1. Macedonia Brooke State Park, Kent

Follow the blue trail markers for a trip through the forest. You'll hike past Hilltop Pond on your way up to Cobble Mountain (switch on to the white trail to get here) and other peaks for outstanding views of the Catskill and Taconic mountains — what better place for splendid foliage viewing? 

2. Mohawk State Forest, Cornwall

Switch up your elevation, and experience the fall colors from below by visiting the black spruce bog at Mohawk State Forest. But if marshes aren't quite your thing, don't worry! The park has scenic vistas to the north and west, offering views of the Catskill, Taconic, and Berkshire ranges. The Mattatuck and Mohawk trails (blue-blazed) cross the site for your hiking pleasure. There are also two observation towers along the path where you can get an even better vantage point. 

3. Pachaug State Forest, Voluntown

You're sure to see plenty of beautiful sites in the 26,477 acres of the state's largest forest. You can visit two areas within the forest: the Chapman Area and the Green Falls Area. Both offer sprawling maps and extensive trail systems for your adventures. You may even see a few equestrians along the way — just look out for horse droppings! We recommend visiting Mt. Misery Overlook in the Chapman Area (follow the Nehantic and Pachaug trails to get there) for a stunning view.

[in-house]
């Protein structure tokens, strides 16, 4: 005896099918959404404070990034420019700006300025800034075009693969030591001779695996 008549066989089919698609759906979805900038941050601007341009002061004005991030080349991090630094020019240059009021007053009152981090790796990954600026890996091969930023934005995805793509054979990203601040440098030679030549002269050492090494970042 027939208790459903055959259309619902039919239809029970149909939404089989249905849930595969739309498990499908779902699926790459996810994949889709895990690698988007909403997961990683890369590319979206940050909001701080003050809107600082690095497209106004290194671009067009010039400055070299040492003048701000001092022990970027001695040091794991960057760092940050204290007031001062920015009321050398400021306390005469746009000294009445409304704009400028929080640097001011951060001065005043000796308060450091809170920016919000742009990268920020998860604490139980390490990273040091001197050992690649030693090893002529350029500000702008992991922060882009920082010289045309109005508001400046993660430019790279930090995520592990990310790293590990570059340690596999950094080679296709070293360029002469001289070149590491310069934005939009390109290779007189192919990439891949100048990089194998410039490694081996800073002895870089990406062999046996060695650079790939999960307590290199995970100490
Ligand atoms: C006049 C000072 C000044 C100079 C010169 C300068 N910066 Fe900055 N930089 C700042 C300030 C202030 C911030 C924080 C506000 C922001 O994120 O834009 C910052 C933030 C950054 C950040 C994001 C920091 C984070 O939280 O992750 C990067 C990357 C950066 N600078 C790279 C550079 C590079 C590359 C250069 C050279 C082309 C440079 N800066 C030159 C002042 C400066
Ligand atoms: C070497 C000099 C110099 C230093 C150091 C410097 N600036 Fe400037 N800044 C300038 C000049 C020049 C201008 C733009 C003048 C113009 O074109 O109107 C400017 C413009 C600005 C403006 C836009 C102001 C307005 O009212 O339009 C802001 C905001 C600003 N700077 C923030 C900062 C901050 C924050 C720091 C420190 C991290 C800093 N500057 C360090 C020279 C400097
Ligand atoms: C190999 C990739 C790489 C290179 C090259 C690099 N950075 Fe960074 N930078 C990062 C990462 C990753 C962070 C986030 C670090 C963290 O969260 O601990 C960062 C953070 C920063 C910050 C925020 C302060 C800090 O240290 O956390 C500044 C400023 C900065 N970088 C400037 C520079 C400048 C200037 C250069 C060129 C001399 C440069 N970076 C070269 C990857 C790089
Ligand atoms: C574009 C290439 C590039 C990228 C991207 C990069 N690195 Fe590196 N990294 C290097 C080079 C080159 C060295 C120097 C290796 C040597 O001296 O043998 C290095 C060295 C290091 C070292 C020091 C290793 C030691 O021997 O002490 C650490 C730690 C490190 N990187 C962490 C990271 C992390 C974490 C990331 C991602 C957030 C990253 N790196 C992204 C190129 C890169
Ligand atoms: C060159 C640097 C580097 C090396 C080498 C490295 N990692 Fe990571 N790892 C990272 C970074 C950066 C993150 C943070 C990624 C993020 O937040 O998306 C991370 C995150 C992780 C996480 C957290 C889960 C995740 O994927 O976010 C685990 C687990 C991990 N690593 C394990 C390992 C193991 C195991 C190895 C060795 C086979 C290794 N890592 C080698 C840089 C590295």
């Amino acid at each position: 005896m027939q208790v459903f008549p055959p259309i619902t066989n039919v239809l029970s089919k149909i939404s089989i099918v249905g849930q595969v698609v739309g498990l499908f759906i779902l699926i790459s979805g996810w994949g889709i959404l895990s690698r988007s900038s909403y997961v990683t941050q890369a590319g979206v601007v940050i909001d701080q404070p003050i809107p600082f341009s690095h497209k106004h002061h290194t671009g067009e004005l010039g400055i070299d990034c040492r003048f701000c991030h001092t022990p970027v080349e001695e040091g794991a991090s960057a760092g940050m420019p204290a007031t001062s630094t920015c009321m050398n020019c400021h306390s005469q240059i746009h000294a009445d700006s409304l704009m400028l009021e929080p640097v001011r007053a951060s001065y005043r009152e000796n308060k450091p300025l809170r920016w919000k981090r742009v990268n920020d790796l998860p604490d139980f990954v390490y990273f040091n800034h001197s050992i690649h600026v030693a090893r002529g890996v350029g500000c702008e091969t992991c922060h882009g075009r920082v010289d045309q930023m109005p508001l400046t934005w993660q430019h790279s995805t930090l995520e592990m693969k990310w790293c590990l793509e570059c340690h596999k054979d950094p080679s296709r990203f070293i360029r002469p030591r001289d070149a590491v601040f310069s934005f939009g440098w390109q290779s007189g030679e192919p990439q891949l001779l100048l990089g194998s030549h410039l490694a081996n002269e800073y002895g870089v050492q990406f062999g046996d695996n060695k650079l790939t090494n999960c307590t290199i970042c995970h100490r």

4. Shenipsit State Forest, Somers

Wind your way up Soapstone Mountain along the blue-marked Shenipsit Trail to the Soapstone Mountain observation tower. The tower is one of only two in Eastern Connecticut and allows visitors to marvel over the sublime landscape. 

5. Sleeping Giant State Park, Hamden

This park gets its name because the mountainous landscape actually looks like a sleeping giant! From the entrance lot, take a gravel path one-and-a-half miles to the Stone Tower, where you'll have a 360-degree panorama looking south to Long Island and north past Hartford. For additional hiking, Sleeping Giant has 30 miles of trails that form the giant's 'head' to his 'left knee' and 'right foot.

6. Mt. Tom State Park, Litchfield 

Take a trip through one of the state's oldest parks. Embark on a leisurely one-mile hike up Mt. Tom to a stone tower 1, 325 feet above sea level, for optimal fall foliage sights. 

7. Dennis Hill State Park, Norfolk 

Pack a picnic and eat lunch at a summit pavilion 1, 627 feet above sea level. Your trek will be rewarded with a panoramic vista of New Hampshire, Vermont's Green Mountains, and more.